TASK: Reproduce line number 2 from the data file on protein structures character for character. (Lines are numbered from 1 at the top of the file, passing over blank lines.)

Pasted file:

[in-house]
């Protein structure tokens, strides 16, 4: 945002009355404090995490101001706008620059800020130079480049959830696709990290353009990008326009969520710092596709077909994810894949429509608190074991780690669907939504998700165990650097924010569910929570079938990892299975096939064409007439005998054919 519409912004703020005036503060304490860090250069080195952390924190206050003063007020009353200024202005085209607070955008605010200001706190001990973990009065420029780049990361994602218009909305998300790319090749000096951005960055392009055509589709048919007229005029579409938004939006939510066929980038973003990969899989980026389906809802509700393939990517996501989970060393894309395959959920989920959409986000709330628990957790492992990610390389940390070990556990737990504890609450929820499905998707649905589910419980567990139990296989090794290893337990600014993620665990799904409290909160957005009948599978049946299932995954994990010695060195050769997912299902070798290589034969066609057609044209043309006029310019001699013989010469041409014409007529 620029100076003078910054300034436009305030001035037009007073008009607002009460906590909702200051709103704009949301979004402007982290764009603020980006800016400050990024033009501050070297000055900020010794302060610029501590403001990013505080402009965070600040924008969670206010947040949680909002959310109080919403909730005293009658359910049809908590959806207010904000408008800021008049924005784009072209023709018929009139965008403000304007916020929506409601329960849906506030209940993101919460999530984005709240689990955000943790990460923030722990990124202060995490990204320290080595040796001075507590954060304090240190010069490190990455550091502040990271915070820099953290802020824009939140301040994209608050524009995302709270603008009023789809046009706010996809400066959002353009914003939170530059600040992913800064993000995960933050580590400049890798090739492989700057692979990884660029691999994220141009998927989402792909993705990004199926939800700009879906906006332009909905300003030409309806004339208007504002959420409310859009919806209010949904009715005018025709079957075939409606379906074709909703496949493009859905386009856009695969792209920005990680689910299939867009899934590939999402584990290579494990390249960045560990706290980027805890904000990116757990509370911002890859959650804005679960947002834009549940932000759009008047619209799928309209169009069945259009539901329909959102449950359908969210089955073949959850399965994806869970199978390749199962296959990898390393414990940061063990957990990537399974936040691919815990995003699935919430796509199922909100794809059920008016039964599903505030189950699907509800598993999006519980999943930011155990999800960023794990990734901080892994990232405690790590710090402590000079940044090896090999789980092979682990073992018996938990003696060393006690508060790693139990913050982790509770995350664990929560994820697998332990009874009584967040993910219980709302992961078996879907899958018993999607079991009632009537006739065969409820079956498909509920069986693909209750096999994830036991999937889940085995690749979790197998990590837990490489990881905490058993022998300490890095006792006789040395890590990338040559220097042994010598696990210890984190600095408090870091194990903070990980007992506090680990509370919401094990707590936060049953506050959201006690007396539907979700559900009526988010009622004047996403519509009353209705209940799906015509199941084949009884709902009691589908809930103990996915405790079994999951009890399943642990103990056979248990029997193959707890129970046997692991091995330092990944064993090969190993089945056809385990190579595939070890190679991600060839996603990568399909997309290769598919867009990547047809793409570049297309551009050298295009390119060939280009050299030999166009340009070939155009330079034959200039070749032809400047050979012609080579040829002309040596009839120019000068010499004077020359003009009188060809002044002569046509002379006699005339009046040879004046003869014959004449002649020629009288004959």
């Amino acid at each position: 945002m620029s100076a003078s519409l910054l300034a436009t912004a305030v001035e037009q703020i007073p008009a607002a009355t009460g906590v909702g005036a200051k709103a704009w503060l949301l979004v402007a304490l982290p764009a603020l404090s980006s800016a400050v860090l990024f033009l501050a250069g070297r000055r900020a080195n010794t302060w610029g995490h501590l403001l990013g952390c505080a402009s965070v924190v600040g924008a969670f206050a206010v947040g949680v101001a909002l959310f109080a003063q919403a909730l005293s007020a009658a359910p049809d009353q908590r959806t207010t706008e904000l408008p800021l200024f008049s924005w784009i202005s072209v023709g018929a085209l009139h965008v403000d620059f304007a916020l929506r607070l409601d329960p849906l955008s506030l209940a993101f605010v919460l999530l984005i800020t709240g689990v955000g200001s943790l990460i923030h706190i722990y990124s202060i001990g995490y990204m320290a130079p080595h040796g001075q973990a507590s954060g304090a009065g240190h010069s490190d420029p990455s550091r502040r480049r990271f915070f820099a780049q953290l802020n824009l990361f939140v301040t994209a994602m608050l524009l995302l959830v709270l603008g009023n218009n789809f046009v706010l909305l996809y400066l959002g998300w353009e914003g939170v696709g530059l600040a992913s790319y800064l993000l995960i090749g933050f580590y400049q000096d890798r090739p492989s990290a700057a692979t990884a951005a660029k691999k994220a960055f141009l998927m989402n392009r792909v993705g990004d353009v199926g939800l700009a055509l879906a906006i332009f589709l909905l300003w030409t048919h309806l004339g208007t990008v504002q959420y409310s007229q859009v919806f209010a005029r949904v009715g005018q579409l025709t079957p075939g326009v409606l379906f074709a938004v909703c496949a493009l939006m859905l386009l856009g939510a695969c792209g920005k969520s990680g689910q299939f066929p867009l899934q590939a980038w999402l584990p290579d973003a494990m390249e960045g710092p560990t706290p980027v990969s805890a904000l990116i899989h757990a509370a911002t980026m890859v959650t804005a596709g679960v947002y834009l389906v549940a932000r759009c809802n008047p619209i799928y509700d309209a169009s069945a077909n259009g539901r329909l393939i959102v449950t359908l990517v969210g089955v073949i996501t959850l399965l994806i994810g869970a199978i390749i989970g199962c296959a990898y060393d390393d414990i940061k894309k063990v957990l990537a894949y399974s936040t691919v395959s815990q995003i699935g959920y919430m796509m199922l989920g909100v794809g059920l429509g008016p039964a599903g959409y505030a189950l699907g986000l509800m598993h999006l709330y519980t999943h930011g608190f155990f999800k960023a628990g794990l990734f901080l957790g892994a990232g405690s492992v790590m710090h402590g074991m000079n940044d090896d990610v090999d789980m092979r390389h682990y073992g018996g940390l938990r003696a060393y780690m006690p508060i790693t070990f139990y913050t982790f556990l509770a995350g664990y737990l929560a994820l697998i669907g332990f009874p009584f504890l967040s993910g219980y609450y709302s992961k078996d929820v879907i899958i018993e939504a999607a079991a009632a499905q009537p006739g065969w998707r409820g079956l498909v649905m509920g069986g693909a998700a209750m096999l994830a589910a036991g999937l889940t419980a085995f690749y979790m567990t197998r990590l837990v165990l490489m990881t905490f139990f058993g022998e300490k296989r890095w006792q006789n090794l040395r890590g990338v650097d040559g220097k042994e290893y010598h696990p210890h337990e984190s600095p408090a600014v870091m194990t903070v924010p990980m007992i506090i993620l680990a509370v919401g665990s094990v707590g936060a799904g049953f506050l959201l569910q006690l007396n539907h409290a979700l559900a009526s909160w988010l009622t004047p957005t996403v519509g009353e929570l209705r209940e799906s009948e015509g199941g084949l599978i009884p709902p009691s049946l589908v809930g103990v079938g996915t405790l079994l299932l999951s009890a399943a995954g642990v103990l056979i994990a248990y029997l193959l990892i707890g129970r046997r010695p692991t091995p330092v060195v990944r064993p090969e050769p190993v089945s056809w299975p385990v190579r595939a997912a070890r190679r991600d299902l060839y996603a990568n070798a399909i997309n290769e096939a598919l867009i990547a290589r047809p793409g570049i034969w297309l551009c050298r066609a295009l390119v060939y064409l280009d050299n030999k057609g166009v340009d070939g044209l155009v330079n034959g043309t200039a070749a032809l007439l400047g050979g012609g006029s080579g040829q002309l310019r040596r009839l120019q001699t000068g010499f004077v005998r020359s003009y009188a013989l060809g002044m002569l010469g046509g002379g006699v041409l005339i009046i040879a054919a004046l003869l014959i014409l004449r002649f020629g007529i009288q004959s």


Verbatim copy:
């Protein structure tokens, strides 16, 4: 945002009355404090995490101001706008620059800020130079480049959830696709990290353009990008326009969520710092596709077909994810894949429509608190074991780690669907939504998700165990650097924010569910929570079938990892299975096939064409007439005998054919 519409912004703020005036503060304490860090250069080195952390924190206050003063007020009353200024202005085209607070955008605010200001706190001990973990009065420029780049990361994602218009909305998300790319090749000096951005960055392009055509589709048919007229005029579409938004939006939510066929980038973003990969899989980026389906809802509700393939990517996501989970060393894309395959959920989920959409986000709330628990957790492992990610390389940390070990556990737990504890609450929820499905998707649905589910419980567990139990296989090794290893337990600014993620665990799904409290909160957005009948599978049946299932995954994990010695060195050769997912299902070798290589034969066609057609044209043309006029310019001699013989010469041409014409007529 620029100076003078910054300034436009305030001035037009007073008009607002009460906590909702200051709103704009949301979004402007982290764009603020980006800016400050990024033009501050070297000055900020010794302060610029501590403001990013505080402009965070600040924008969670206010947040949680909002959310109080919403909730005293009658359910049809908590959806207010904000408008800021008049924005784009072209023709018929009139965008403000304007916020929506409601329960849906506030209940993101919460999530984005709240689990955000943790990460923030722990990124202060995490990204320290080595040796001075507590954060304090240190010069490190990455550091502040990271915070820099953290802020824009939140301040994209608050524009995302709270603008009023789809046009706010996809400066959002353009914003939170530059600040992913800064993000995960933050580590400049890798090739492989700057692979990884660029691999994220141009998927989402792909993705990004199926939800700009879906906006332009909905300003030409309806004339208007504002959420409310859009919806209010949904009715005018025709079957075939409606379906074709909703496949493009859905386009856009695969792209920005990680689910299939867009899934590939999402584990290579494990390249960045560990706290980027805890904000990116757990509370911002890859959650804005679960947002834009549940932000759009008047619209799928309209169009069945259009539901329909959102449950359908969210089955073949959850399965994806869970199978390749199962296959990898390393414990940061063990957990990537399974936040691919815990995003699935919430796509199922909100794809059920008016039964599903505030189950699907509800598993999006519980999943930011155990999800960023794990990734901080892994990232405690790590710090402590000079940044090896090999789980092979682990073992018996938990003696060393006690508060790693139990913050982790509770995350664990929560994820697998332990009874009584967040993910219980709302992961078996879907899958018993999607079991009632009537006739065969409820079956498909509920069986693909209750096999994830036991999937889940085995690749979790197998990590837990490489990881905490058993022998300490890095006792006789040395890590990338040559220097042994010598696990210890984190600095408090870091194990903070990980007992506090680990509370919401094990707590936060049953506050959201006690007396539907979700559900009526988010009622004047996403519509009353209705209940799906015509199941084949009884709902009691589908809930103990996915405790079994999951009890399943642990103990056979248990029997193959707890129970046997692991091995330092990944064993090969190993089945056809385990190579595939070890190679991600060839996603990568399909997309290769598919867009990547047809793409570049297309551009050298295009390119060939280009050299030999166009340009070939155009330079034959200039070749032809400047050979012609080579040829002309040596009839120019000068010499004077020359003009009188060809002044002569046509002379006699005339009046040879004046003869014959004449002649020629009288004959």